Some of us who live in arid parts of the world think about water with a reverence others might find excessive. The water I will draw tomorrow from my tap in Malibu is today crossing the Mojave Desert from the Colorado River, and I like to think about exactly where that water is. —Joan Didion in “Holy Water”
I was in California last week where much of the news was focused on the drought. This article in Grist, one of the most informative I’ve read, clarifies the facts and debunks some of the myths surrounding the water crisis.
Diana Marcum, who recently won a Pulitzer Prize for her reporting on Californians impacted by the drought, puts a face on the crisis in this Los AngelesTimes story about a farmer trying to make a living on a small farm, growing pistachios. We feel his frustration and pain when he and his wife have to make tough decisions after their water allotment is cut to zero.
But California is not alone. This article in Business Insider makes clear that many of us, across the country and around the world, will likely face similar water issues in the coming years.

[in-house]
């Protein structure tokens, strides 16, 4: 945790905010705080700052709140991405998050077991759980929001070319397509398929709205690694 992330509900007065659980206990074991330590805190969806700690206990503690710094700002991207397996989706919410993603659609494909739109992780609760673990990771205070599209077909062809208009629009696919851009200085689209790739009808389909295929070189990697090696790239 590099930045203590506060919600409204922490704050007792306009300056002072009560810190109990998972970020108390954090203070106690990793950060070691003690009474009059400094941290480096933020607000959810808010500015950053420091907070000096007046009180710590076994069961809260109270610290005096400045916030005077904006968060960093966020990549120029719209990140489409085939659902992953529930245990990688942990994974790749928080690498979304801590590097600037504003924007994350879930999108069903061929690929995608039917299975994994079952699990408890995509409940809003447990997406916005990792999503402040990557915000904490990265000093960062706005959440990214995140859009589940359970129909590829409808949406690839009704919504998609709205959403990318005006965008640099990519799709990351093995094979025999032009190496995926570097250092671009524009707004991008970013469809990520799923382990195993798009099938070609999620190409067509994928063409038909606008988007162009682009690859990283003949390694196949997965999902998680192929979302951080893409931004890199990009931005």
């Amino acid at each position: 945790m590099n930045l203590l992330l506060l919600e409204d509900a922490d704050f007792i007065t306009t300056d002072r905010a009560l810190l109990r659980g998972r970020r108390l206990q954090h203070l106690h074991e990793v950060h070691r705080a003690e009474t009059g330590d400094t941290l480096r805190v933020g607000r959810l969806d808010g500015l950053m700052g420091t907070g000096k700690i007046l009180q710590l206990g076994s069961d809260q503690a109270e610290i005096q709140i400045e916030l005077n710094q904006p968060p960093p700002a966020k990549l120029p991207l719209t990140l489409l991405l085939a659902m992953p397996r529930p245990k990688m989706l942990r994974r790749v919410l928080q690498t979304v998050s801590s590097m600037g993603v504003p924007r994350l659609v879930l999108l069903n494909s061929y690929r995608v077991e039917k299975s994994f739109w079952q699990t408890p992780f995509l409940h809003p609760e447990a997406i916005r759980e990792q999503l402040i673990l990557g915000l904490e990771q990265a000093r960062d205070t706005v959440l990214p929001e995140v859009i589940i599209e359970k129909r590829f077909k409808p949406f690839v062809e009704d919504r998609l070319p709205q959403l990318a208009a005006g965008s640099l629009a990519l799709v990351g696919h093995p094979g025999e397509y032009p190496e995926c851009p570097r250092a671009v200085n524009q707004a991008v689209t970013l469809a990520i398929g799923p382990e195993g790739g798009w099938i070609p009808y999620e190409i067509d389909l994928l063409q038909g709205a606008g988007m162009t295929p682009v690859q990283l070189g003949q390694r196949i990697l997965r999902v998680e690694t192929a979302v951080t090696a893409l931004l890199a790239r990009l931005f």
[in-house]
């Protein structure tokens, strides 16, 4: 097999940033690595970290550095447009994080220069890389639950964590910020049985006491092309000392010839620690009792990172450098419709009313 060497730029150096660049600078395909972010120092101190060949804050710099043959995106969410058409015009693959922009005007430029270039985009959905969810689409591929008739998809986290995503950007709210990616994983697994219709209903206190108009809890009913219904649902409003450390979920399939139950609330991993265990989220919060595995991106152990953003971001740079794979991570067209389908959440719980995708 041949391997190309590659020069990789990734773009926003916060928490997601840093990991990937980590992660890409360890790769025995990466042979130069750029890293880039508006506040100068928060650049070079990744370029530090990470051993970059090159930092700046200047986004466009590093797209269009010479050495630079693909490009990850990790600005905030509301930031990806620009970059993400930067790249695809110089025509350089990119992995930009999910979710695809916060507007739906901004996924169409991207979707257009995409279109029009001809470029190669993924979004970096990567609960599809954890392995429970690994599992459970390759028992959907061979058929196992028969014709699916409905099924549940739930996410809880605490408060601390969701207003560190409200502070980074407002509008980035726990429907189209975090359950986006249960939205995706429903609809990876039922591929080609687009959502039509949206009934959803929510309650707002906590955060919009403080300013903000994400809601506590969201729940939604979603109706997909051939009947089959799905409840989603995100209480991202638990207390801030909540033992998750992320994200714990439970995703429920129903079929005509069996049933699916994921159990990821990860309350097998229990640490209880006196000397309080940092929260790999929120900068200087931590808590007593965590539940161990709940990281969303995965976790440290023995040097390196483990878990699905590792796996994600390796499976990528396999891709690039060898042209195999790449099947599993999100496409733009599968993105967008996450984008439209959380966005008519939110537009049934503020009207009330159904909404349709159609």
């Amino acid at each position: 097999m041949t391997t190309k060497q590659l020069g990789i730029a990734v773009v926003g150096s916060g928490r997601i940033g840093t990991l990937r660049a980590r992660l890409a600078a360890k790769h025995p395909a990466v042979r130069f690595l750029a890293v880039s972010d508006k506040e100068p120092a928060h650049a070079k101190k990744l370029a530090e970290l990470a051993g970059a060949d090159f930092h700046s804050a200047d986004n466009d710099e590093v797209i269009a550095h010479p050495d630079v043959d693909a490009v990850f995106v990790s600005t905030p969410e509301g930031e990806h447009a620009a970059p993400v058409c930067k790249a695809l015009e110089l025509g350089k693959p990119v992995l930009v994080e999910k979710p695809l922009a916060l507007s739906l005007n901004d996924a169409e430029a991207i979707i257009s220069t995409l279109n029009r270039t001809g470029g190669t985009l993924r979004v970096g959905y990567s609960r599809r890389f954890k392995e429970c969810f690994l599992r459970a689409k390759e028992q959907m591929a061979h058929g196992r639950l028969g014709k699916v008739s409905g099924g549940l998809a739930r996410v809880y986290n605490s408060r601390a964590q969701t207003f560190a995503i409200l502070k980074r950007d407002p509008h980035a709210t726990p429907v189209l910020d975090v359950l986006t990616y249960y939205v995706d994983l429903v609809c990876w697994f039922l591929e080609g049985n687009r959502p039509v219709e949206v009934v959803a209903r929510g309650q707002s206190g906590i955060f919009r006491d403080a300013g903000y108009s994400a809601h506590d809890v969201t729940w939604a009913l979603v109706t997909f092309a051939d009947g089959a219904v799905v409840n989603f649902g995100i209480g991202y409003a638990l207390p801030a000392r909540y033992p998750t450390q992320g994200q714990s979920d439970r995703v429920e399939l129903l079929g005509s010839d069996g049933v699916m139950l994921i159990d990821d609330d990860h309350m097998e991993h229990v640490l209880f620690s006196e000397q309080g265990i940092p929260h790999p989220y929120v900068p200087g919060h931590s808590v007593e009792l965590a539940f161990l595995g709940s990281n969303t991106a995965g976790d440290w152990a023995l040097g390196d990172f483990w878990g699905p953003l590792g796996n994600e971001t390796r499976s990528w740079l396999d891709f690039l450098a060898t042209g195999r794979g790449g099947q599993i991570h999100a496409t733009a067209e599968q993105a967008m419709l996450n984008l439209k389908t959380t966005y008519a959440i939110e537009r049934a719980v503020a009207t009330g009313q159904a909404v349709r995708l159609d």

Enough bad news.
Imagine seeing one of these birds with its nine-foot wingspan come in for a landing in your backyard. The endangered California condor lives in Arizona and California and is rarely, if ever, seen in New Mexico, but one made its way to Los Alamos (about 30 miles northwest of Santa Fe) last week. My favorite part of this story in the Santa Fe New Mexican is that the yard belonged to a birding enthusiast who had traveled to the Grand Canyon hoping to see recently released condors with no success. What are the odds one would show up in his yard?
Enjoy your weekend and spend some time outside!